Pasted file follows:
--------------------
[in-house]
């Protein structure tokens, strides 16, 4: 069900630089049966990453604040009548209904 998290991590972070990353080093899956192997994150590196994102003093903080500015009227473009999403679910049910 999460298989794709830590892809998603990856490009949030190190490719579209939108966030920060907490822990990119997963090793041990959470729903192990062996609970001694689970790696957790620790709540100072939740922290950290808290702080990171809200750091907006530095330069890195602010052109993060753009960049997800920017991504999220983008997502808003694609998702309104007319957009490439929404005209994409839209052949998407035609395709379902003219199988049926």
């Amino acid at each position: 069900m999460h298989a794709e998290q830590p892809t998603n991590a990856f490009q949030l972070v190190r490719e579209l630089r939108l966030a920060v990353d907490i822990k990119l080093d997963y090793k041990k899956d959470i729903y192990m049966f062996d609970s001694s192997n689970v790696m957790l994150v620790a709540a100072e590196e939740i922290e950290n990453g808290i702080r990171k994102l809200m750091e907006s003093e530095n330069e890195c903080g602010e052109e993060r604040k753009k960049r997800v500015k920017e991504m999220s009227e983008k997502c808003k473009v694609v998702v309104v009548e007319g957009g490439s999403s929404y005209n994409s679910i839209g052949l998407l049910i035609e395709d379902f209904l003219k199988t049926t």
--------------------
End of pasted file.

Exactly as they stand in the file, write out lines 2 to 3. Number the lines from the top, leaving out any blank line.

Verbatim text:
């Protein structure tokens, strides 16, 4: 069900630089049966990453604040009548209904 998290991590972070990353080093899956192997994150590196994102003093903080500015009227473009999403679910049910 999460298989794709830590892809998603990856490009949030190190490719579209939108966030920060907490822990990119997963090793041990959470729903192990062996609970001694689970790696957790620790709540100072939740922290950290808290702080990171809200750091907006530095330069890195602010052109993060753009960049997800920017991504999220983008997502808003694609998702309104007319957009490439929404005209994409839209052949998407035609395709379902003219199988049926």
């Amino acid at each position: 069900m999460h298989a794709e998290q830590p892809t998603n991590a990856f490009q949030l972070v190190r490719e579209l630089r939108l966030a920060v990353d907490i822990k990119l080093d997963y090793k041990k899956d959470i729903y192990m049966f062996d609970s001694s192997n689970v790696m957790l994150v620790a709540a100072e590196e939740i922290e950290n990453g808290i702080r990171k994102l809200m750091e907006s003093e530095n330069e890195c903080g602010e052109e993060r604040k753009k960049r997800v500015k920017e991504m999220s009227e983008k997502c808003k473009v694609v998702v309104v009548e007319g957009g490439s999403s929404y005209n994409s679910i839209g052949l998407l049910i035609e395709d379902f209904l003219k199988t049926t």